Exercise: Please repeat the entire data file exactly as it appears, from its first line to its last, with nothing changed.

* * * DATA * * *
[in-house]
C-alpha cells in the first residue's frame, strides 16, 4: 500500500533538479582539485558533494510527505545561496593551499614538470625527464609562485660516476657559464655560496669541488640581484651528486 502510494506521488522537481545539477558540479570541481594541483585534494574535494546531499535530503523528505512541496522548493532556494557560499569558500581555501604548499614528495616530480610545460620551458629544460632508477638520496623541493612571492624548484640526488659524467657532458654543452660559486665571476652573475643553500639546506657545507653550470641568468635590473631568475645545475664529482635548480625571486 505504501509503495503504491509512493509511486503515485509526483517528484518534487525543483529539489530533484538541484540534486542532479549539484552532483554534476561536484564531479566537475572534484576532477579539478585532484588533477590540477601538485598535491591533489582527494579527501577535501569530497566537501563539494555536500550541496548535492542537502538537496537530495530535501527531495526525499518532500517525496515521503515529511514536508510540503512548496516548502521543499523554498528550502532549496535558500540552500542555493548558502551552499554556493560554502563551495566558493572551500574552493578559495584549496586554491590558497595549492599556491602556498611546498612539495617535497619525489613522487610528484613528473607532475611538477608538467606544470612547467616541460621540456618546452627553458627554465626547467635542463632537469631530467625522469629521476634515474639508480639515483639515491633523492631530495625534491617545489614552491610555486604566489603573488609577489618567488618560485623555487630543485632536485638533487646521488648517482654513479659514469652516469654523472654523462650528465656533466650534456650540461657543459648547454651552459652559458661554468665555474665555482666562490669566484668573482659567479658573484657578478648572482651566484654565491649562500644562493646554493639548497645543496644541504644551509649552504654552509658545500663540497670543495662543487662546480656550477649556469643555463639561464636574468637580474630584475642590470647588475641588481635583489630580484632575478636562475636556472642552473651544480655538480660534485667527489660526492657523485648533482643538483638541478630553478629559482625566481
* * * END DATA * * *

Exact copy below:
[in-house]
C-alpha cells in the first residue's frame, strides 16, 4: 500500500533538479582539485558533494510527505545561496593551499614538470625527464609562485660516476657559464655560496669541488640581484651528486 502510494506521488522537481545539477558540479570541481594541483585534494574535494546531499535530503523528505512541496522548493532556494557560499569558500581555501604548499614528495616530480610545460620551458629544460632508477638520496623541493612571492624548484640526488659524467657532458654543452660559486665571476652573475643553500639546506657545507653550470641568468635590473631568475645545475664529482635548480625571486 505504501509503495503504491509512493509511486503515485509526483517528484518534487525543483529539489530533484538541484540534486542532479549539484552532483554534476561536484564531479566537475572534484576532477579539478585532484588533477590540477601538485598535491591533489582527494579527501577535501569530497566537501563539494555536500550541496548535492542537502538537496537530495530535501527531495526525499518532500517525496515521503515529511514536508510540503512548496516548502521543499523554498528550502532549496535558500540552500542555493548558502551552499554556493560554502563551495566558493572551500574552493578559495584549496586554491590558497595549492599556491602556498611546498612539495617535497619525489613522487610528484613528473607532475611538477608538467606544470612547467616541460621540456618546452627553458627554465626547467635542463632537469631530467625522469629521476634515474639508480639515483639515491633523492631530495625534491617545489614552491610555486604566489603573488609577489618567488618560485623555487630543485632536485638533487646521488648517482654513479659514469652516469654523472654523462650528465656533466650534456650540461657543459648547454651552459652559458661554468665555474665555482666562490669566484668573482659567479658573484657578478648572482651566484654565491649562500644562493646554493639548497645543496644541504644551509649552504654552509658545500663540497670543495662543487662546480656550477649556469643555463639561464636574468637580474630584475642590470647588475641588481635583489630580484632575478636562475636556472642552473651544480655538480660534485667527489660526492657523485648533482643538483638541478630553478629559482625566481